Over a Year Since MSNBC Has Mentioned U.S. War in Yemen
On July 2, a year had passed since the cable network’s last segment mentioning US participation in the war on Yemen, which has killed in excess of 15,000 people and resulted in over a million cases of cholera. The US is backing a Saudi-led bombing campaign with intelligence, refueling, political cover, military hardware and, as of March, ground troops. None of this matters at all to what Adweek (4/3/18) calls “the network of the Resistance,” which has since its last mention of the US’s role in the destruction of Yemen found time to run over a dozen segments highlighting war crimes committed by the Syrian and Russian governments in Syria.
By way of contrast, as MSNBC was marking a year without mentioning the US role in Yemen, the PBS NewsHour was running a three-part series on the war, with the second part (7/3/18) headlined, “American-Made Bombs in Yemen Are Killing Civilians, Destroying Infrastructure and Fueling Anger at the US.” The NewsHour’s Jane Ferguson reported:
The aerial bombing campaign has not managed to dislodge the rebels, but has hit weddings, hospitals and homes. The US military supports the Saudi coalition with logistics and intelligence. The United States also sells the Saudis and coalition partners many of the bombs they drop on Yemen.
MSNBC chat show/Starbucks commercial Morning Joe did run one segment (4/25/18) that vaguely mentioned the war on Yemen, but failed to note the US’s role in it at all, much less that Washington is arming and backing the conflict’s primary aggressor. Instead, they did the perverse inversion–previously mastered by Washington Post’s Jackson Diehl (FAIR.org, 6/27/17)—of not only ignoring the US’s major role in killing thousands, but painting the US as a noble haven for refugees. The schlocky segment, an interview with writer Mohammed Al Samawi, was a shallow mixture of “interfaith” pablum, poverty porn and self-congratulations to the US for taking in refugees (without, of course, acknowledging that they’re seeking refuge from a crisis the US has created).
For a bit more context, in the time period of July 3, 2017, to July 3, 2018, MSNBC dedicated zero segments to the US’ war in Yemen, but 455 segments to Stormy Daniels. This isn’t to suggest the Stormy Daniels matter isn’t newsworthy—presidential corruption is per se important. But one has to wonder if this particular thread of venality is 455 stories more important than Trump aggressively supporting a war that’s killing hundreds of people a month, injuring thousands, and subjecting millions to famine and cholera. Did MSNBC editors, poring over the latest academic foreign policy literature, really come to the conclusion Trump’s war in Yemen isn’t important? Or is MSNBC simply fueled by partisan Russia dot-connecting and stories that allow them to say “porn star” as much as possible?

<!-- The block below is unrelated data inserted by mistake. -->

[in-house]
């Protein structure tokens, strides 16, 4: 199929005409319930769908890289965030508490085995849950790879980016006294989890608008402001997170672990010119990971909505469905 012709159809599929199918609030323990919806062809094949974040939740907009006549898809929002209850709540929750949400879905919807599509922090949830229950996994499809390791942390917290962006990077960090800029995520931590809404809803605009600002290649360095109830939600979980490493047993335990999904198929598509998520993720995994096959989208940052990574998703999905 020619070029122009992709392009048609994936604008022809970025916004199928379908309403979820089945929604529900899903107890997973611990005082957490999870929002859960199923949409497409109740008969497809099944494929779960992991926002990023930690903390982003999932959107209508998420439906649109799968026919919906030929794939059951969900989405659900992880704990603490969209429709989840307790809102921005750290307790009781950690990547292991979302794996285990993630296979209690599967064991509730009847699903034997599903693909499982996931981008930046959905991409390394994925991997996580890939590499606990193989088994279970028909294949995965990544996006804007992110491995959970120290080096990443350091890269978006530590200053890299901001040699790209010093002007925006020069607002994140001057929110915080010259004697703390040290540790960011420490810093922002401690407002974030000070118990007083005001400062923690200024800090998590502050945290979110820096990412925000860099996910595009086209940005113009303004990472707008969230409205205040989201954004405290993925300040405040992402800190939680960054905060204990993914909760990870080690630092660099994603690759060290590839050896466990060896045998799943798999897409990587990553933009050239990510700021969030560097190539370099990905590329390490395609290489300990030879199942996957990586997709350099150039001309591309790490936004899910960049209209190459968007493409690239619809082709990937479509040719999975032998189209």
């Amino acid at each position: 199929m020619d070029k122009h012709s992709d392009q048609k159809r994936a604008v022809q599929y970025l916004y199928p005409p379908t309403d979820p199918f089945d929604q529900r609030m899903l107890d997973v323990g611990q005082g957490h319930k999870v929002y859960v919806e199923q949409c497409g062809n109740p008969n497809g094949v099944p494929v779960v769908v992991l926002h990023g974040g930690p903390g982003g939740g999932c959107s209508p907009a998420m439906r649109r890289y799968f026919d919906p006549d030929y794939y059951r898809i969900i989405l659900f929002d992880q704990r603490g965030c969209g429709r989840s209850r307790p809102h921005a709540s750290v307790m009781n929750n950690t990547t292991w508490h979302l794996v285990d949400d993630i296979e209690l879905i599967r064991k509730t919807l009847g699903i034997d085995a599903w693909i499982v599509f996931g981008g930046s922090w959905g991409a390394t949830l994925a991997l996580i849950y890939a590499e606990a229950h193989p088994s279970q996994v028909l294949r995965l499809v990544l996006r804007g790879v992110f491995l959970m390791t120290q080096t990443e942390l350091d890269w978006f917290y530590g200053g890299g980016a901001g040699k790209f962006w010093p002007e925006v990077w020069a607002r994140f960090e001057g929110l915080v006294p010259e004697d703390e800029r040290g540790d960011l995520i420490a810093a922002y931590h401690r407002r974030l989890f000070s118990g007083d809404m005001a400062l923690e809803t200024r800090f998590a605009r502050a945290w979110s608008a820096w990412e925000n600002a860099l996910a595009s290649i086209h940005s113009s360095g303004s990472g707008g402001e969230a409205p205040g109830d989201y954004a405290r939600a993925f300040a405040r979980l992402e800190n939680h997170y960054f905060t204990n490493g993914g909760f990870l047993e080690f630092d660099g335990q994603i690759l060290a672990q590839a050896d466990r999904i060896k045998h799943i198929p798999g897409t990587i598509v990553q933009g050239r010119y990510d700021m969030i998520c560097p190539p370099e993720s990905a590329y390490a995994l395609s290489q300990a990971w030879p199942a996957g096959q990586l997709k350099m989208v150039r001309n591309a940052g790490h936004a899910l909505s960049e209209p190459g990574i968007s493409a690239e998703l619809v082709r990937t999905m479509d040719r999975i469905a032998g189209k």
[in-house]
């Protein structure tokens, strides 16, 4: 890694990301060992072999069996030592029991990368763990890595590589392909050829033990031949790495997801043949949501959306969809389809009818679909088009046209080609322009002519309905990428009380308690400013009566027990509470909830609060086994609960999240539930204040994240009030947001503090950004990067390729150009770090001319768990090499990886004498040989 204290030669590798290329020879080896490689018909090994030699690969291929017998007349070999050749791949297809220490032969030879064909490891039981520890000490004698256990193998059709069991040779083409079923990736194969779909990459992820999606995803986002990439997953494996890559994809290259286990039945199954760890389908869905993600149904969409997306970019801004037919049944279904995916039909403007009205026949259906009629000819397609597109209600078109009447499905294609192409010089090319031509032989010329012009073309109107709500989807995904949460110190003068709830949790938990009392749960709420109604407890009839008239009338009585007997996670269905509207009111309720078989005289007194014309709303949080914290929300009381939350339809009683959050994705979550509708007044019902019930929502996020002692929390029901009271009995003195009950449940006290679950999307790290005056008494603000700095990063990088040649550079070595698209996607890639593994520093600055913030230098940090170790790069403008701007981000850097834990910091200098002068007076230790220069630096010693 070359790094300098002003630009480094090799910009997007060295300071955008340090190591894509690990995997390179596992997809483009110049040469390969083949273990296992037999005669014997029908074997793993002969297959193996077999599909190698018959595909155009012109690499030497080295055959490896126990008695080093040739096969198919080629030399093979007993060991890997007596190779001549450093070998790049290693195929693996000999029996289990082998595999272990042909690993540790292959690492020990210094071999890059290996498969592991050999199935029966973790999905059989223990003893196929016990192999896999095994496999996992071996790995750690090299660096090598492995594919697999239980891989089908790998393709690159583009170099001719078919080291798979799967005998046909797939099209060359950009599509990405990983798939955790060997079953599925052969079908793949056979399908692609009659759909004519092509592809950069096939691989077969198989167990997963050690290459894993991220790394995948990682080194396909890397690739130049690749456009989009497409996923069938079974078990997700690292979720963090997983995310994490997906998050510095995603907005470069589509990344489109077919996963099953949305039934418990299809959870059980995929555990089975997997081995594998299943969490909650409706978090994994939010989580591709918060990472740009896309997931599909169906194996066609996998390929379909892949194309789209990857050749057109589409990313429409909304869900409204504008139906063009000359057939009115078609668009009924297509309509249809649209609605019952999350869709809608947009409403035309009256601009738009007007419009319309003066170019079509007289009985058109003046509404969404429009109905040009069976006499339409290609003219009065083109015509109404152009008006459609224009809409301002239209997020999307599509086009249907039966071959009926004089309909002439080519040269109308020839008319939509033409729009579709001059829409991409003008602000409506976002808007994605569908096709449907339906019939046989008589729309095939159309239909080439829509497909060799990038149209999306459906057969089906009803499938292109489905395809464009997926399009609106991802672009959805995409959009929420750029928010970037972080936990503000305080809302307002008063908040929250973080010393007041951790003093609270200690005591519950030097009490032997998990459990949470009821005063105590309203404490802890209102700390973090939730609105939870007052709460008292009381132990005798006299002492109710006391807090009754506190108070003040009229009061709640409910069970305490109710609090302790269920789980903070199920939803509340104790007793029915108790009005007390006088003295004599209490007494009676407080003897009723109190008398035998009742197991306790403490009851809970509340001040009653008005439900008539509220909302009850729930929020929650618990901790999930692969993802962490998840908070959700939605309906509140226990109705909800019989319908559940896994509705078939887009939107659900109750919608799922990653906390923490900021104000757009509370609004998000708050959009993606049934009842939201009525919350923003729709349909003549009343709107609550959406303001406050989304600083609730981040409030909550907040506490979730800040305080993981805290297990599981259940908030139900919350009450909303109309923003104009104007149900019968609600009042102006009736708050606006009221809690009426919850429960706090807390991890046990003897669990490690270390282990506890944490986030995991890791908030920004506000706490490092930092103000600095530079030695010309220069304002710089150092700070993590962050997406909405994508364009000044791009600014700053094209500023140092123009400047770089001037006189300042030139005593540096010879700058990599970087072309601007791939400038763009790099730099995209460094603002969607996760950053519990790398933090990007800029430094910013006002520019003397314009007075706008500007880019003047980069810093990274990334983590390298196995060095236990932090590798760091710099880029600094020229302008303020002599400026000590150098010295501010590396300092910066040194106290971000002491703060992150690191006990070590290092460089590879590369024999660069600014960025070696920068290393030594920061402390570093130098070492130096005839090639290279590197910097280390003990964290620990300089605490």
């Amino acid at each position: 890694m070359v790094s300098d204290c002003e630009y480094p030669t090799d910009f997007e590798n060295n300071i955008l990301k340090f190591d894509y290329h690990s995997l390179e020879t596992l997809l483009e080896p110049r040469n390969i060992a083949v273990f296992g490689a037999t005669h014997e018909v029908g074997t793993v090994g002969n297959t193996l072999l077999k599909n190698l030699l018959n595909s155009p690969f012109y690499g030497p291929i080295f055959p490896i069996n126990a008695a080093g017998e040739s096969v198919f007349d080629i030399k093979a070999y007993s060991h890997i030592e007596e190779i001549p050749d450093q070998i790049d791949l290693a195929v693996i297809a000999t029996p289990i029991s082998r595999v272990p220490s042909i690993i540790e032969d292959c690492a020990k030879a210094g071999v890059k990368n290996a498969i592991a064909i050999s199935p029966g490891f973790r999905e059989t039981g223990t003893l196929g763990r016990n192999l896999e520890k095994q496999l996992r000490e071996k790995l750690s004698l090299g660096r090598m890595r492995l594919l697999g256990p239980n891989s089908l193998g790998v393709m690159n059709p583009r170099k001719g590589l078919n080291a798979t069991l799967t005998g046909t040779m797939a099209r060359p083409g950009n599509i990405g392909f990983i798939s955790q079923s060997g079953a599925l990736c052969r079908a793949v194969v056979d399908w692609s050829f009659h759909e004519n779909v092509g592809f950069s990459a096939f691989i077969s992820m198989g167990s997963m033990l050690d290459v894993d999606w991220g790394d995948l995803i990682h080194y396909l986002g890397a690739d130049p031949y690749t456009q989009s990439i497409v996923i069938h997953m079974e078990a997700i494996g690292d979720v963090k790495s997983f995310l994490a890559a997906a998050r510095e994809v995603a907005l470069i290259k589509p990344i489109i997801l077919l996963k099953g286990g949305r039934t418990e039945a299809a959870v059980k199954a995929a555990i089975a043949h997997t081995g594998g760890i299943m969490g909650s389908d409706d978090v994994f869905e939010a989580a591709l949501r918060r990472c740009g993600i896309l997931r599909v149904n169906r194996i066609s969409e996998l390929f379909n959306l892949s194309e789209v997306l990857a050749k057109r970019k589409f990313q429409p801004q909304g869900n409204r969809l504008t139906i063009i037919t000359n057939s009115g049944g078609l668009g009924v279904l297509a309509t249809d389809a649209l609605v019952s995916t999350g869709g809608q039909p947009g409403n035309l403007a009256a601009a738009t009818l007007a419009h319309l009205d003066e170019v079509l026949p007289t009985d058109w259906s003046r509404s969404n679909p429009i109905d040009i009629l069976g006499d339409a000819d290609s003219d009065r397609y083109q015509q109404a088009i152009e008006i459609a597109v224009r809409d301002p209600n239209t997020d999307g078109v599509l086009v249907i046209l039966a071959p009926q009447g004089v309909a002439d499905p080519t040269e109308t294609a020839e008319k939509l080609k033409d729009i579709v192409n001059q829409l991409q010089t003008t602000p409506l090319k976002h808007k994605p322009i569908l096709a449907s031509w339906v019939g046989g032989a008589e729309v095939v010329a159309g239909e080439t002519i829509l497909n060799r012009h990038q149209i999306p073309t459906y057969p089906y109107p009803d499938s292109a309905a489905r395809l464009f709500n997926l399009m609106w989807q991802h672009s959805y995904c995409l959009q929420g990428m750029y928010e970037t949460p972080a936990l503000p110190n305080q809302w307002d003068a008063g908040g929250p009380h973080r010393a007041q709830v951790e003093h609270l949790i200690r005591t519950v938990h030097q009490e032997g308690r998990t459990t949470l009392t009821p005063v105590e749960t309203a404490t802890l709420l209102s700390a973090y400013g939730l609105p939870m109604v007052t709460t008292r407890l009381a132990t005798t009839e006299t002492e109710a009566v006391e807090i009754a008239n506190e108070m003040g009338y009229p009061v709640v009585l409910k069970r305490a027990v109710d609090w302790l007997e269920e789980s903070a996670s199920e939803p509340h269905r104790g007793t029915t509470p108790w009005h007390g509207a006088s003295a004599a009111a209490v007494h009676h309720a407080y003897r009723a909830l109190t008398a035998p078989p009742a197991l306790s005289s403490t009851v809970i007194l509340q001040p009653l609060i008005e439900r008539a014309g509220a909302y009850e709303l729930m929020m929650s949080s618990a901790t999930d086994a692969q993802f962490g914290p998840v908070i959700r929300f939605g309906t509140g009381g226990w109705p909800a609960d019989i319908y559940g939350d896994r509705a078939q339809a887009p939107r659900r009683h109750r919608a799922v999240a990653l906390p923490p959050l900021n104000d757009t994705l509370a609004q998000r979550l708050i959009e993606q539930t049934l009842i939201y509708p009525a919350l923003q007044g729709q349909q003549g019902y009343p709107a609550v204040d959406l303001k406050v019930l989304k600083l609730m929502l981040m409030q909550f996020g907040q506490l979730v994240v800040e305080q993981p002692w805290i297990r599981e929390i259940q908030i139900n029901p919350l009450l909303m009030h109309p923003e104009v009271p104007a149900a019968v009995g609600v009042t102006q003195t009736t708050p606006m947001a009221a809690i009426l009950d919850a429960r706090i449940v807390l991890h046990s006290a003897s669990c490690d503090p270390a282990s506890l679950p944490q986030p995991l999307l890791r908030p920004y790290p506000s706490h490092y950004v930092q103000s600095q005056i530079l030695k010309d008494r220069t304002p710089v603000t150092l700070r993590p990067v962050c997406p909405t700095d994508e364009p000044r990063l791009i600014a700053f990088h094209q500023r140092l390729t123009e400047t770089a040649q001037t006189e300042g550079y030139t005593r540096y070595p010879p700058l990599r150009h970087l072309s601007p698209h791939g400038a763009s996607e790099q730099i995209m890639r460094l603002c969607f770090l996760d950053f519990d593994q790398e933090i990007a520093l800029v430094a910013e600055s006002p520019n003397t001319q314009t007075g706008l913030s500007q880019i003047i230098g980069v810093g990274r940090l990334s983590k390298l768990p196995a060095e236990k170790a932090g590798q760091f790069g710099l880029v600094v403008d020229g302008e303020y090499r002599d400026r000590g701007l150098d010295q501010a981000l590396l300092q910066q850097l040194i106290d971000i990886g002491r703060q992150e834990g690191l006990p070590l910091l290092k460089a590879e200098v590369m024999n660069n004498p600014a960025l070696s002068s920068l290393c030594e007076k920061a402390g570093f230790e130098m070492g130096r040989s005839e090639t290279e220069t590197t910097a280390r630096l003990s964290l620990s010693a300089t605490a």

What seems most likely is MSNBC has found that attacking Russia form the right on matters of foreign policy is the most elegant way to preserve its “progressive” image while still serving traditional centers of power—namely, the Democratic Party establishment, corporate sponsors, and their own revolving door of ex-spook and military contractor-funded talking heads (3/26/18). After all, Obama backed the war on Yemen—though not nearly as aggressively as Trump has—and it’s difficult to make a coherent left-wing, anti-war criticism when the current Republican in office is simply carrying out your guy’s policy, but on steroids.
In any event, it’s not like any Yemenis are going to pull ads, turn down appearances, or phone Comcast higher-ups complaining. So, who cares? To be poor and brown—to say nothing of not serving the immediate partisan interests of the Democratic party—is evidently to not matter much in the eyes of MSNBC producers and on-air talent.
Wait, before you go…
If you're reading this, you probably already know that non-profit, independent journalism is under threat worldwide. Independent news sites are overshadowed by larger heavily funded mainstream media that inundate us with hype and noise that barely scratch the surface. We believe that our readers deserve to know the full story. Truthdig writers bravely dig beneath the headlines to give you thought-provoking, investigative reporting and analysis that tells you what’s really happening and who’s rolling up their sleeves to do something about it.
Like you, we believe a well-informed public that doesn’t have blind faith in the status quo can help change the world. Your contribution of as little as $5 monthly or $35 annually will make you a groundbreaking member and lays the foundation of our work.Support Truthdig